US authorities uncover a plot that would have seen mass US soldier casualties, all in a bid to start a war in the Middle East.
A neo-Nazi who had infiltrated the US army has been arrested for attempting to start a "10-year war" by manufacturing an attack on his unit in Turkey.
According to a US Justice Department court filing in Louisville, Kentucky, the ‘false flag’ operation would have seen 22-year-old Ethan Melzer working with the neo-Nazi and satanist group, Order of the Nine Angles - also known as O9A.
Melzer is accused of planning a "jihadist" attack with a view to killing as many US soldiers as possible at their base in Turkey. It was all in the hope the incident would trigger a breakdown of relations between the two countries, and cause a wider war in the Middle East.
The plot was foiled by the FBI when an informant fed details of Melzer’s plan to the bureau.
Described as "the enemy within" by US Attorney Audrey Strauss, "Melzer was motivated by racism and hatred.'' Strauss went on to add that if the accused had succeeded, it would have been the “ultimate act of betrayal”.
Melzer was arrested on June 10 and has been charged with conspiring and attempting to murder Americans and members of the US military, as well as providing and attempting to provide material support to terrorists, conspiring to murder, and maim in a foreign country.
If found guilty, he could face life in prison.
Struggling with white supremacism
In a poll, The Military Times - a news outlet reflecting the voices of US service members - found that one in four members had white supremacist views.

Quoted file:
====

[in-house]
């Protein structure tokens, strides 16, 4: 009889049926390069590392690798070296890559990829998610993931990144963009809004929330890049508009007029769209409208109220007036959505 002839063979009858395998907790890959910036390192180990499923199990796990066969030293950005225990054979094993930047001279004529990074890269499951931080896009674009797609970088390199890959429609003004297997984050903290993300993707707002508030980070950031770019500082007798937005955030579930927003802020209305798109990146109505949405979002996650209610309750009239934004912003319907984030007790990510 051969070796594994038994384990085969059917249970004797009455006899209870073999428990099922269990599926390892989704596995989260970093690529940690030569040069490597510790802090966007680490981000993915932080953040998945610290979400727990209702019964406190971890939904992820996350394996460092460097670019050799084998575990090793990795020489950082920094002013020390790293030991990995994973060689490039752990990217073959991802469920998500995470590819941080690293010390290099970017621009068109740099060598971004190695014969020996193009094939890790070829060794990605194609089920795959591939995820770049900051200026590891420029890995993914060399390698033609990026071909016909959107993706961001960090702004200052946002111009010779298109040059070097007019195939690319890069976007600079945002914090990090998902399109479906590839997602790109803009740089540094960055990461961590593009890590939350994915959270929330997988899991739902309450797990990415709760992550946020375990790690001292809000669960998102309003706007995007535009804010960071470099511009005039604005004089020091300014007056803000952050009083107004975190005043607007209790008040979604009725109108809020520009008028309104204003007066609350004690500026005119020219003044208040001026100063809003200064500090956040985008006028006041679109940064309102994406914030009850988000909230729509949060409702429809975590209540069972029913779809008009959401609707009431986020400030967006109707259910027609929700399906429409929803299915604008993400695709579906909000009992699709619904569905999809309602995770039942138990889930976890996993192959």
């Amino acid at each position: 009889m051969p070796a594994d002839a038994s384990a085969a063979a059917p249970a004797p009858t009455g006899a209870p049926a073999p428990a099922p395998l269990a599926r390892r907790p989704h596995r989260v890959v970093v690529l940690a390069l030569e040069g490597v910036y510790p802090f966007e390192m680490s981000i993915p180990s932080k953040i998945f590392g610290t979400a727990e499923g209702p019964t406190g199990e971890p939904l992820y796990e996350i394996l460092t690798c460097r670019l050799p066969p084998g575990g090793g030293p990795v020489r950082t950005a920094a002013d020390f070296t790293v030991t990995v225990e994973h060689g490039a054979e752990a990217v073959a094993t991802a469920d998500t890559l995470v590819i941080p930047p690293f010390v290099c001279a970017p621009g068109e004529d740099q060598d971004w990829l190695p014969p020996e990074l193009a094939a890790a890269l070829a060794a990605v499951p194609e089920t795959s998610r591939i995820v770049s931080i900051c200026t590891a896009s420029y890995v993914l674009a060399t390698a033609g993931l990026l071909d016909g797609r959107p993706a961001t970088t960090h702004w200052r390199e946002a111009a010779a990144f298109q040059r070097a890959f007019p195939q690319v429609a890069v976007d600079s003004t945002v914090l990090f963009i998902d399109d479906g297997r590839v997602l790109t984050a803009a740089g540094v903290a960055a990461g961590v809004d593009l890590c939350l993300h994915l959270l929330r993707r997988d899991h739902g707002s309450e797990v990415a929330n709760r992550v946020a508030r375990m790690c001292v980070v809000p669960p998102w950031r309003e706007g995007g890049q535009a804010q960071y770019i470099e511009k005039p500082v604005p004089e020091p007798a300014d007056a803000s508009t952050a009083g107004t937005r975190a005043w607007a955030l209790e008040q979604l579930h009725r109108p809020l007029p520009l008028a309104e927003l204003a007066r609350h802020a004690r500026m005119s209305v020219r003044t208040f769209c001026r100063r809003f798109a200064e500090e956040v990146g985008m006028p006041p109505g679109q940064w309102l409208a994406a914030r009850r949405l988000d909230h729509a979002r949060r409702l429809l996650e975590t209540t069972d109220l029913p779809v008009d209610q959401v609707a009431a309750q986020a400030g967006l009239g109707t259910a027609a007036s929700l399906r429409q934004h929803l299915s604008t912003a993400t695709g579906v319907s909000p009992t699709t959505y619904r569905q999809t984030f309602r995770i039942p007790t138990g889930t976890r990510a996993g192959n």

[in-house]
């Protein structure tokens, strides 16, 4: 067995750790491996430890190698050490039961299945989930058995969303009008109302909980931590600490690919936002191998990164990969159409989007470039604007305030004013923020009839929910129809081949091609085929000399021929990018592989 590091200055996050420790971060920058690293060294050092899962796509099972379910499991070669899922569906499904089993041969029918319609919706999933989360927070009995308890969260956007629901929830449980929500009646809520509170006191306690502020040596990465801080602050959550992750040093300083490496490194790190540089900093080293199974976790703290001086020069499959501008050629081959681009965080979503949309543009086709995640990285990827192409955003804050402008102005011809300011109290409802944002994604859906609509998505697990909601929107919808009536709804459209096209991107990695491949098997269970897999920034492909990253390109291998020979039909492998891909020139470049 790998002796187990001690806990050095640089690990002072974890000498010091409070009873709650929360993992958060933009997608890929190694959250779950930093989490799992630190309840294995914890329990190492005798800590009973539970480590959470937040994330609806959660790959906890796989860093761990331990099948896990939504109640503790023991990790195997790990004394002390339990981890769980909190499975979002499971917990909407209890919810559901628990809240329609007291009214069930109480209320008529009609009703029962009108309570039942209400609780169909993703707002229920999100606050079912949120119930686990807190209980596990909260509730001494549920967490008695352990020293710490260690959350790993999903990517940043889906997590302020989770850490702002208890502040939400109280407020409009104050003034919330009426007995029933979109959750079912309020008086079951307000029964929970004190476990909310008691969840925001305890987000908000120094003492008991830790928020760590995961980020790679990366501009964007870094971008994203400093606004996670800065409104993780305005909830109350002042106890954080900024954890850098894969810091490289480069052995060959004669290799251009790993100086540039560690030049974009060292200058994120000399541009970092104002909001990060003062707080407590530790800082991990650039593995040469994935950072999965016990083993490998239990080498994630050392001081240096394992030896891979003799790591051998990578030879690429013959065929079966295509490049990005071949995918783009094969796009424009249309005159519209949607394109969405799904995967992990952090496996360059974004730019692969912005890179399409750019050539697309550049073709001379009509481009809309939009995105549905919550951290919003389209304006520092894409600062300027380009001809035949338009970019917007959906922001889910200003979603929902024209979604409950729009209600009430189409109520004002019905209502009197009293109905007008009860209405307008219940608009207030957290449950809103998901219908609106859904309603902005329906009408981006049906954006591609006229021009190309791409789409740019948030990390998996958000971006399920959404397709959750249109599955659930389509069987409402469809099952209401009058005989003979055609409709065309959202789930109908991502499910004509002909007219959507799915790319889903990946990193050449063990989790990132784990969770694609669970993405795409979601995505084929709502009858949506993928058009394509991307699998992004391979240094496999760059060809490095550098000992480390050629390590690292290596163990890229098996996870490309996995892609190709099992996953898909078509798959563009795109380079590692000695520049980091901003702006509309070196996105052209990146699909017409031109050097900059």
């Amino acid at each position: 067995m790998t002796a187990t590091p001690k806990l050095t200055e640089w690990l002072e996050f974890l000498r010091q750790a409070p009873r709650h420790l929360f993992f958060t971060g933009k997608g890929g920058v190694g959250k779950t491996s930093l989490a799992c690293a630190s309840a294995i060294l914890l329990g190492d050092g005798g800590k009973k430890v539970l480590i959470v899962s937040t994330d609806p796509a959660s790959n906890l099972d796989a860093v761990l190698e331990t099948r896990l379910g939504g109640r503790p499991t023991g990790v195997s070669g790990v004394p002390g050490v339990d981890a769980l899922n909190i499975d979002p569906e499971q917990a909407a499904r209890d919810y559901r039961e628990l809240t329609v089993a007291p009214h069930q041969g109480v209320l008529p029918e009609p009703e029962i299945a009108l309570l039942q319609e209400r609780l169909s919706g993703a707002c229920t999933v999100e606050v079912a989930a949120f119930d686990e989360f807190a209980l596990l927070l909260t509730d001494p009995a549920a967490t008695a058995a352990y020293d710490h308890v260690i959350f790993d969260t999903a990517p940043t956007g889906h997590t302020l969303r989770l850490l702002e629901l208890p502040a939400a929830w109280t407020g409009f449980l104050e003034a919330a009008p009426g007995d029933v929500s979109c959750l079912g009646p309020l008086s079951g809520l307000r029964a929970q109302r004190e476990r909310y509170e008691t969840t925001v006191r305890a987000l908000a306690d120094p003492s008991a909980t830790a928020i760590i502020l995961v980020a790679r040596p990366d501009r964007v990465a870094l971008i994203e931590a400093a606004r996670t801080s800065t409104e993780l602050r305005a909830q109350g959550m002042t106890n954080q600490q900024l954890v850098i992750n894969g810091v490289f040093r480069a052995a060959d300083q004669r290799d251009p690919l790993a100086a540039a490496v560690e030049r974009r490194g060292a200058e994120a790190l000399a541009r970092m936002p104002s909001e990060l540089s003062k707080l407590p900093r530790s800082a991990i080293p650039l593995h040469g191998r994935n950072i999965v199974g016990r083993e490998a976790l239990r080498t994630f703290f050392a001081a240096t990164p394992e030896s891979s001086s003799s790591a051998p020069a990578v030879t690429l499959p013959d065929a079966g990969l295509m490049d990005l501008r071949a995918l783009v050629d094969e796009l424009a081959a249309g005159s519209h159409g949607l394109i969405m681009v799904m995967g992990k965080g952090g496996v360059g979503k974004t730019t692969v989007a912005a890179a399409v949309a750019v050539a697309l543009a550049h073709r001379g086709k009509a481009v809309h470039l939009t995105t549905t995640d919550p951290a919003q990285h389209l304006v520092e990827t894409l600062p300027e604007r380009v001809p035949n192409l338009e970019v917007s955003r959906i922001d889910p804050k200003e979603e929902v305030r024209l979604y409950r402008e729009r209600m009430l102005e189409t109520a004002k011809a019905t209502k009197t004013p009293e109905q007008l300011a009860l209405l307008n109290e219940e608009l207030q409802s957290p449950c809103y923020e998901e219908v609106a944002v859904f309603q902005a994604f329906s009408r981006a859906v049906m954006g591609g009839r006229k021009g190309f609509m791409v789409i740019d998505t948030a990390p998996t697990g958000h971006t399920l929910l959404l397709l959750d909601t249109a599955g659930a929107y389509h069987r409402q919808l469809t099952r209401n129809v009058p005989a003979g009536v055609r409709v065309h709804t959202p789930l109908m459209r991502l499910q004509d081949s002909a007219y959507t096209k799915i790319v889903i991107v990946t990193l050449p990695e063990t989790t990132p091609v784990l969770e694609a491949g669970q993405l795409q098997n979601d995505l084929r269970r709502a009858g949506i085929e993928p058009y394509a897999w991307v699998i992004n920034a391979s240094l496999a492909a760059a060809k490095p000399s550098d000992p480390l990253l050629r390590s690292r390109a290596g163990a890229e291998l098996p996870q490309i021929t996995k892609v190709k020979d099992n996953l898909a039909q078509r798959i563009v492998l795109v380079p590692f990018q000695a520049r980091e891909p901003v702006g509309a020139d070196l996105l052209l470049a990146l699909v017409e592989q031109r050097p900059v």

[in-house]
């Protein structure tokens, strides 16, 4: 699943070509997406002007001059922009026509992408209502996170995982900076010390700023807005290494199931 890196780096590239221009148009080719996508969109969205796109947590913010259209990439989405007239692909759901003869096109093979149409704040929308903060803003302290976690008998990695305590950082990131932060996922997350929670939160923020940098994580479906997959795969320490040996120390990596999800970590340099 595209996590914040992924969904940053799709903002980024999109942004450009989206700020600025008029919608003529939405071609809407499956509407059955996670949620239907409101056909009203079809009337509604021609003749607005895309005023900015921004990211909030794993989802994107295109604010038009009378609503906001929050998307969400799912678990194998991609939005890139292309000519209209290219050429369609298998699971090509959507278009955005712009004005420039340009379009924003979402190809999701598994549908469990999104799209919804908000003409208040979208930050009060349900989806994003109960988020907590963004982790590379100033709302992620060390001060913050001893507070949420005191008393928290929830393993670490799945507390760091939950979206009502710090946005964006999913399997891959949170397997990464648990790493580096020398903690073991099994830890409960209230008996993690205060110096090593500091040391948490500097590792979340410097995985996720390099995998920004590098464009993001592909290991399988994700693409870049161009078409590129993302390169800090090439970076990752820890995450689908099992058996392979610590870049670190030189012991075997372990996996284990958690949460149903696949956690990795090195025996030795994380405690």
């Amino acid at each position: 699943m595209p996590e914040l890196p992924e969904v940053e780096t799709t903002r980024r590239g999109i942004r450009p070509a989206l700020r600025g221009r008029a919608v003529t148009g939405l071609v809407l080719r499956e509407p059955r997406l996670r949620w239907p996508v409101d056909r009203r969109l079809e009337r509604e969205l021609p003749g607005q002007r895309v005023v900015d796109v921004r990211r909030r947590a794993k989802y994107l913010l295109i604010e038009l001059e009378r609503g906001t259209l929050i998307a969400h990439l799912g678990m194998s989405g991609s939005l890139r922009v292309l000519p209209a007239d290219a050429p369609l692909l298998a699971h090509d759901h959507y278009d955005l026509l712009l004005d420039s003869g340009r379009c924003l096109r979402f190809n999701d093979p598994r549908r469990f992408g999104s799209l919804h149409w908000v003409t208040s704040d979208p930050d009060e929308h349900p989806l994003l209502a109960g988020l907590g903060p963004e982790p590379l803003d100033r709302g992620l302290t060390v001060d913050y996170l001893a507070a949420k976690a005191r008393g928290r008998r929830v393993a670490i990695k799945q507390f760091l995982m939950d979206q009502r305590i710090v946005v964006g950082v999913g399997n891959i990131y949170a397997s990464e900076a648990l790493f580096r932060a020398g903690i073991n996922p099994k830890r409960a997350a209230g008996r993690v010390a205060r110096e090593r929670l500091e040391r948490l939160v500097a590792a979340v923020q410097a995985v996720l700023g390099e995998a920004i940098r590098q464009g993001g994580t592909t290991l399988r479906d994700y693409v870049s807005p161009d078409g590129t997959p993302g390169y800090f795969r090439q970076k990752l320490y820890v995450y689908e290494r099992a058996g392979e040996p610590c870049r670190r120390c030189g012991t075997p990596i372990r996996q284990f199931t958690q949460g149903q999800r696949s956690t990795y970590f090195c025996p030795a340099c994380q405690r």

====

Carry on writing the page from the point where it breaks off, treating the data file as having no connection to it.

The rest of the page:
White supremacist leaders in the US have encouraged followers to join the ranks of the military where individuals are trained in firearm use, battle techniques and are often deployed abroad, often in Muslim-majority countries.
The number of terrorist attacks by far-right perpetrators in the US has steadily increased year on year.
There has also been a strong symbiosis between members of the military and far-right groups. A prime example is the Ku Klux Klan, founded in 1866 by a group of Confederate war veterans.
Neo-nazi military infiltration in other countries
The US is not the only country that has seen the covert infiltration of its military.
There is mounting pressure in Germany to deal with threats emanating from a neo-Nazi presence in the army.
The German Military Counterintelligence Unit is investigating more than 450 cases of suspected German soldiers harbouring neo-nazi affiliations.
German members of parliament have accused the government of underplaying the situation and of not taking the problem "seriously enough.”
In 2017, a German lieutenant was arrested after authorities foiled his attempt at assassinating left-wing politicians. He was caught posing as a Syrian refugee, a status which would have meant he could implicate Muslims given that he was - on paper - an asylum seeker.
The plot failed but it did highlight fears that the would-be perpetrator was part of a larger neo-nazi infiltration in the German army.